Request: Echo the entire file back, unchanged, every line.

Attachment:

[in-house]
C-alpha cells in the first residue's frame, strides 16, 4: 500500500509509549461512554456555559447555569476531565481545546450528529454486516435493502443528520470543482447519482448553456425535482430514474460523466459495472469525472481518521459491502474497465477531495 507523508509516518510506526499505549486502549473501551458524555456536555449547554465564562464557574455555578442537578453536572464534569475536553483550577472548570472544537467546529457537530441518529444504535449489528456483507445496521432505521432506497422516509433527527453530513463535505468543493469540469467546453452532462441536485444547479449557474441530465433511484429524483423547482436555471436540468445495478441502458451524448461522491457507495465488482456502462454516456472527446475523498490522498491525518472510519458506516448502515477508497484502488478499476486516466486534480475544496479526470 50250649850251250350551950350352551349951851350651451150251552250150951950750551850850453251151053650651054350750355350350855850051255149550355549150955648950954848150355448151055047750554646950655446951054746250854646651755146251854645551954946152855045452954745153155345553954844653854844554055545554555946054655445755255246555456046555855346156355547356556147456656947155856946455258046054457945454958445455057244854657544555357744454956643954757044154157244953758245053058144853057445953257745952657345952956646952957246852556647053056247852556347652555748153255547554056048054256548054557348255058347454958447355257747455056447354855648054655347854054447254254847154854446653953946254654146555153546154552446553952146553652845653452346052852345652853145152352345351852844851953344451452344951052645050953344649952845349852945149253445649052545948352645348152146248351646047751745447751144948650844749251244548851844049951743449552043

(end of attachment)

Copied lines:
[in-house]
C-alpha cells in the first residue's frame, strides 16, 4: 500500500509509549461512554456555559447555569476531565481545546450528529454486516435493502443528520470543482447519482448553456425535482430514474460523466459495472469525472481518521459491502474497465477531495 507523508509516518510506526499505549486502549473501551458524555456536555449547554465564562464557574455555578442537578453536572464534569475536553483550577472548570472544537467546529457537530441518529444504535449489528456483507445496521432505521432506497422516509433527527453530513463535505468543493469540469467546453452532462441536485444547479449557474441530465433511484429524483423547482436555471436540468445495478441502458451524448461522491457507495465488482456502462454516456472527446475523498490522498491525518472510519458506516448502515477508497484502488478499476486516466486534480475544496479526470 50250649850251250350551950350352551349951851350651451150251552250150951950750551850850453251151053650651054350750355350350855850051255149550355549150955648950954848150355448151055047750554646950655446951054746250854646651755146251854645551954946152855045452954745153155345553954844653854844554055545554555946054655445755255246555456046555855346156355547356556147456656947155856946455258046054457945454958445455057244854657544555357744454956643954757044154157244953758245053058144853057445953257745952657345952956646952957246852556647053056247852556347652555748153255547554056048054256548054557348255058347454958447355257747455056447354855648054655347854054447254254847154854446653953946254654146555153546154552446553952146553652845653452346052852345652853145152352345351852844851953344451452344951052645050953344649952845349852945149253445649052545948352645348152146248351646047751745447751144948650844749251244548851844049951743449552043